Q: (11/25/97) Hi John! Me and my cousin are working on our first screenplay. Since we live in Finland so far away, I was wondering what to do when we finally finish a script worth mentioning? I don't know where to turn. Here in Finland they don't make the kind of movies we write "pure Hollywood stuff". Thanks for any advice. Chris

A: Chris -- Finland huh? Well I think you should connect with the film
commission if you have one and get the name of a lawyer that will
direct your script to Hollywood or an American agency in England.
Inasmuch as you found me on Utopia -- click on the directory of agents
and production companies that accept scripts.
John De Marco


Q: (11/9/97) John, in your opinion would it be wiser to send a complete script to an agent, or just a query letter? The former could be pretty expensive. Stephen Melling.

A:Stephen -- I don't think query letters do much good. You should find
out what agents or producers accept new material and send them a
script. A list is on Utopia as well as a list of agents on the
WGA.COM site.
John De Marco


Q: (11/9/97) John, when a writer finally sells their screenplay, does he receive a one-time payment or does he also get a percentage of what the movie makes? -Tony

Q: Tony -- Usually you are paid a percentage down the balance on first
day of principal photography as well as a percentage of the net. Video
tape sales are paid on the gross.
John De Marco


Q: (11/9/97) What is the correct format for writing titles that appear on the screen, such as a date or a place? Not subtitles for when characters speak in foreign languages? Thanks, Ernie.

A: Ernie -- titles on screen: SUPER: NEW YORK CITY - 1998
John De Marco


Q: (11/7/97) Mr. De Marco, I'm 22 and I'm french currently living in France. I've written a screenplay and have translated it in English. Do you think the fact that I live so far away from Hollywood will cause me a lot of trouble to find an agent? What is the best submission strategy for me? Directly send my screenplay to some of the WGA agencies, or send query letters? Thank you for your help. Fabien.

A: Fabien - You are a bit far away however Wm. Morris has an office in
Paris and London as well as some other agents. I would try there
first.
John De Marco


Q: (11/1/97) Dear John, I just finished a screenplay and have discovered that the title I'm using has been used before in a documentary and T.V. movie, what are the legalities of the situation? Laurie

A: Laurie -- Don't worry about it- you can't copyright a title.
John De Marco

Q: (10.26.96) Mr. DeMarco, is the binding of a screenplay to be entered into a contest the same as one being sent to an agent or producer? Thank you for your help...Mira.

A: Mira -- Yes, exactly.
John De Marco


Q: (10.26.97) Mr. De Marco: I'm a screenwriter living in California with ten scripts to his credit. Two problems, they are all still sitting on my bookshelf and I'm 17. I have a variety of questions, so here goes nothing... would my age prevent anyone from taking me seriously? I have just finished a script which a friend of mine thinks is "iterature". It's a rather off beat story and I'm thinking of producing and directing the feature myself independantly. Would this work at all. Since my script doesn't necessarily follow the 3-act structure, would major producers throw it away...if I'm not able to produce it as planned, should I register it and then send it out? Are there any alternatives to registering the script with the WGA that would protect it equally as well? If you can offer any help in any of these areas? I would be most grateful. Thank you for your time. Danny.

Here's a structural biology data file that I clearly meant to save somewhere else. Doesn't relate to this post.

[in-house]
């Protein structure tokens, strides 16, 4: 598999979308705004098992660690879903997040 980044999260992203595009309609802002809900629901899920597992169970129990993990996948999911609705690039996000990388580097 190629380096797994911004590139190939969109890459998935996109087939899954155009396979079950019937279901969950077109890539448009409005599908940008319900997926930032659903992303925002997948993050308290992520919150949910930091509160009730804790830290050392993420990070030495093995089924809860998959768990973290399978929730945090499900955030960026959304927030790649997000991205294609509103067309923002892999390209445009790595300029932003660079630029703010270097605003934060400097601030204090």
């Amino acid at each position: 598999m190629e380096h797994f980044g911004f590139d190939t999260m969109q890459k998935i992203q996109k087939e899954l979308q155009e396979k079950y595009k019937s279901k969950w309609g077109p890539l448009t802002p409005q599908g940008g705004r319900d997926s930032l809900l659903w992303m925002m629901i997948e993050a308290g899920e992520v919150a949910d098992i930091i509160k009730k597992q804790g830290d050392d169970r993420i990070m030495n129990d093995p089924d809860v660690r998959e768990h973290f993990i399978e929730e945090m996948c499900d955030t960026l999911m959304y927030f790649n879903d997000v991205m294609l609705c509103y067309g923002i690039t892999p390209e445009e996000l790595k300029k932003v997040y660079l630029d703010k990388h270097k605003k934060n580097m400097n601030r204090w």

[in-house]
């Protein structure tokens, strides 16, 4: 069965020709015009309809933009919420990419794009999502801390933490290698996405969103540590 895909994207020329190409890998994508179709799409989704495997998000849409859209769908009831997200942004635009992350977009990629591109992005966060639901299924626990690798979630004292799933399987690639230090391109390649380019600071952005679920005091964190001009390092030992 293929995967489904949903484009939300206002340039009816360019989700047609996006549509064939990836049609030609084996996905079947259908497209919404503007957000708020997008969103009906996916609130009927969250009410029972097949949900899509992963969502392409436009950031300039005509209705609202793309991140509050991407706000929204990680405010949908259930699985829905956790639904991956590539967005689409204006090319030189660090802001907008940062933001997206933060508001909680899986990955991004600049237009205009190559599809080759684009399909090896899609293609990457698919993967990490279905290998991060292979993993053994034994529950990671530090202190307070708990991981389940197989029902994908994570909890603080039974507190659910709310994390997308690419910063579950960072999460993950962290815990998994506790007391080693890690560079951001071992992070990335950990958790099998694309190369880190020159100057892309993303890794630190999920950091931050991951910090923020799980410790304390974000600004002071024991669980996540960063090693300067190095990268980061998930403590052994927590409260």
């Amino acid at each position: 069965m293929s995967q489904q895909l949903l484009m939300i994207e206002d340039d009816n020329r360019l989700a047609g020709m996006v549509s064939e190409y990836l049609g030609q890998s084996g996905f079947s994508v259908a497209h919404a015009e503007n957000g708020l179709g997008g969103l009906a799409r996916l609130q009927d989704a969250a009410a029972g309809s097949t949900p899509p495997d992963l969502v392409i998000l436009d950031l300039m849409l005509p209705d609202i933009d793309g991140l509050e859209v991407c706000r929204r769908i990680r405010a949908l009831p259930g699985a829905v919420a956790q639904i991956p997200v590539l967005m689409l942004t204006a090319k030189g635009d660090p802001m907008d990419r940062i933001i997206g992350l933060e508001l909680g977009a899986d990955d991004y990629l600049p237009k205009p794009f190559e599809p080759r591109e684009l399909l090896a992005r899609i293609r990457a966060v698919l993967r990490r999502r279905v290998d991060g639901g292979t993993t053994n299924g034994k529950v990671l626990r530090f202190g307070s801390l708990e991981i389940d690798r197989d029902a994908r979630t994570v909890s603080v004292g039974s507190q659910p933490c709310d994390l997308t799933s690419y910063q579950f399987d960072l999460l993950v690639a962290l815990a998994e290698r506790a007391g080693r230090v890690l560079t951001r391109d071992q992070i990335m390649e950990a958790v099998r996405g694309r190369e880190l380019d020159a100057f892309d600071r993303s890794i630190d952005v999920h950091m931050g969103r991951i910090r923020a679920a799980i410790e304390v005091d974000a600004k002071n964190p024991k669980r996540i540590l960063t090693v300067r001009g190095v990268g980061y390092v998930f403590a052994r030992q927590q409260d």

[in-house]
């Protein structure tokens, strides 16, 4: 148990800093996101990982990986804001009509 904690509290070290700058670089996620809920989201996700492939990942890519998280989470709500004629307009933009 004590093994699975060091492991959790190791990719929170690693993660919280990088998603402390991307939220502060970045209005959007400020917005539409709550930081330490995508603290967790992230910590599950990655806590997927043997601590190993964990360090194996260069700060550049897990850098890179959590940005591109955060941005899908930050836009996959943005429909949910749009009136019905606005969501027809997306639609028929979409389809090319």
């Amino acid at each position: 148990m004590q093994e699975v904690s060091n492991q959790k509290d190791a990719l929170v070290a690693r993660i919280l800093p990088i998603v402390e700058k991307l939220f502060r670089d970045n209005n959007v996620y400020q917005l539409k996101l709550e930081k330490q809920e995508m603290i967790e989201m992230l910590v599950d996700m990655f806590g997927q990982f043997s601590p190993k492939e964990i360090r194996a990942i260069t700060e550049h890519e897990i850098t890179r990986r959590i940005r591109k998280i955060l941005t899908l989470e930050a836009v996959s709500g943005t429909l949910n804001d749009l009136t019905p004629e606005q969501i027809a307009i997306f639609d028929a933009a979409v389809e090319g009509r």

A: Danny -- No your age doesn't matter -- as a matter of fact it may
help. I would produce it in a twenty or thirty minute format to show
your ability -- it would be a good piece to give to an agent. You need
the three act structure unless it's very different and pays off. You
could mail the script to yourself via registered mail and not open it.
At 17 years old your on the right tract -- Good luck -- keep me
informed on how your doing.
John De Marco

Q: (10.26.97) I have written a screenplay that takes place recently. The main character is also the antagonist. When I originally wrote it the main character loses at the end and is killed. However, after reading it over and having several people comment I have come up with another possible and more exciting ending. The problem is that, because the screenplay takes place 3 -4 years ago I am reluctant to add the ending because it would involve a very...very major rewrite of world history involving a major world war. Also, it isn't a what if scenario where the whole story is based on the change of history. I'm not sure if this is ethical or whether it will have a positive or negative impact on what producers or directors will think of the movie. Do they frown upon this sort of thing? Michael Waters